Although a MIDI file can be played like a sound file, for example by double clicking on the file name, MIDI is not sound, it is a stream of control messages that instructs sound producing software and hardware to produce music.
Most soft synths and samplers, while designed to produce sound, need to be controlled by something else, a keyboard or a MIDI file for example. MusicWonk provides that MIDI control. MusicWonk is not the orchestra, it is the score and the conductor.
Modern music production software often provides built in soft synths in addition to MIDI recording and editing. While this is convenient, it is also limiting. With MusicWonk, you are not stuck with one particular sound set, you have the entire world of MIDI synths and samplers at your command.
Connecting to MIDI
To connect a MIDI synth, soft synth, or sound card, first make sure you have a working MIDI driver installed on your computer. The simplest way to do this is to find a .mid file and double click on it. If the Media Player or whatever you use for MIDI sound pops up and starts playing the file, you are in business. If not, you need to figure out how to configure your computer to play MIDI before proceeding.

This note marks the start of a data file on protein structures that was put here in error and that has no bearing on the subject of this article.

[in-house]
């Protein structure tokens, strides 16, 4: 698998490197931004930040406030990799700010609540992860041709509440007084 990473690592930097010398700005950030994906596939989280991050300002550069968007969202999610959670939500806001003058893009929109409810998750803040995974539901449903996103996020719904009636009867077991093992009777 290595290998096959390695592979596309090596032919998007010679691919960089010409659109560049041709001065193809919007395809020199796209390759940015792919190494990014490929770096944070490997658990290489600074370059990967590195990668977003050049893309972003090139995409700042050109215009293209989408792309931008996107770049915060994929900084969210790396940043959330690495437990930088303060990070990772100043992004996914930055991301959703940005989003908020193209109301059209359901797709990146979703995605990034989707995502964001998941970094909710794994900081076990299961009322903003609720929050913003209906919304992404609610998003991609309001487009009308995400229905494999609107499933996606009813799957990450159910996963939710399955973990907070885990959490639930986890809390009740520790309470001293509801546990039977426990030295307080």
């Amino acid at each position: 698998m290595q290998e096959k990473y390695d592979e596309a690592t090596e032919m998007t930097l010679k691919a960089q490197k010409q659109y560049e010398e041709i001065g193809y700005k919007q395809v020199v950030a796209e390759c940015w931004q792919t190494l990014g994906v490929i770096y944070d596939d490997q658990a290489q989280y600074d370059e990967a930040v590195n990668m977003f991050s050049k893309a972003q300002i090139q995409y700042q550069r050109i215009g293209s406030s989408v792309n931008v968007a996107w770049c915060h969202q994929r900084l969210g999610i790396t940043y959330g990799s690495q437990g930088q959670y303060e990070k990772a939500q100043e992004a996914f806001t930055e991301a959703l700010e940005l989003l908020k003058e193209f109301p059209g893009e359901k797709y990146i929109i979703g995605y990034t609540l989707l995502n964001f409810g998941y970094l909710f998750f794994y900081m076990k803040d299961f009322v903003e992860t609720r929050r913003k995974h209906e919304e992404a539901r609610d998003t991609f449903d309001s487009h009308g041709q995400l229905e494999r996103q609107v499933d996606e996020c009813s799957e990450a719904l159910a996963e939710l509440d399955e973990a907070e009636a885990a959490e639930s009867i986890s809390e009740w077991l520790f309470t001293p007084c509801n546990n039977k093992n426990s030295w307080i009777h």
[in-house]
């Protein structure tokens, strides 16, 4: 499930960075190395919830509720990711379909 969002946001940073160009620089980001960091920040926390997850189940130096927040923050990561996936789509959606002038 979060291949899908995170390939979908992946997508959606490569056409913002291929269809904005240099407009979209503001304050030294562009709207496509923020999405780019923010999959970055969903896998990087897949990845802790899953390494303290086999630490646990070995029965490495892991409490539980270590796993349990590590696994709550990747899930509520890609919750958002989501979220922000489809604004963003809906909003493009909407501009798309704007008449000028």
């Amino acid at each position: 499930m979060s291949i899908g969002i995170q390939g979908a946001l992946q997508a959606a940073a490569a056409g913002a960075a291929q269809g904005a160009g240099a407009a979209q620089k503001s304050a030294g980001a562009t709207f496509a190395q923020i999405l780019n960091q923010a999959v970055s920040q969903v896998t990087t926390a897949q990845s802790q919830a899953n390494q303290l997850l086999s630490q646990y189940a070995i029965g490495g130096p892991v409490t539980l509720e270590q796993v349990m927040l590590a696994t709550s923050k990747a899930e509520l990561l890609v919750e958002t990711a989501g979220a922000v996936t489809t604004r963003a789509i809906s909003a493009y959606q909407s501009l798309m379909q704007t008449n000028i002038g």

Once you know you have MIDI, load MusicWonk and select Options/MIDI from the main menu. This will pop up a MIDI configuration dialog. Select your MIDI output driver from the list. You can select up to 4 MIDI output drivers and 4 MIDI input drivers, but initially you should just select one Output driver from the Port 0 tab.
If you are using a Sound Blaster type sound card, make sure "SB Banks" is checked (this is the default), if you are using any other card or synth, uncheck it. This option determines how bank changes are made. If you later find Bank change does not work, try the reverse setting.
Tiny tutorial to get first sound
Computer System Requirements
MusicWonk runs on all Windows operating systems from Windows XP on, including XT 64, Vista 32, Vista 64, and Windows-7 32 and Windows-7 64. Some have reported that it works with Windows 98, Windows 2000, and with Windows emulators on the Macintosh, although we are unable to provide support these platforms.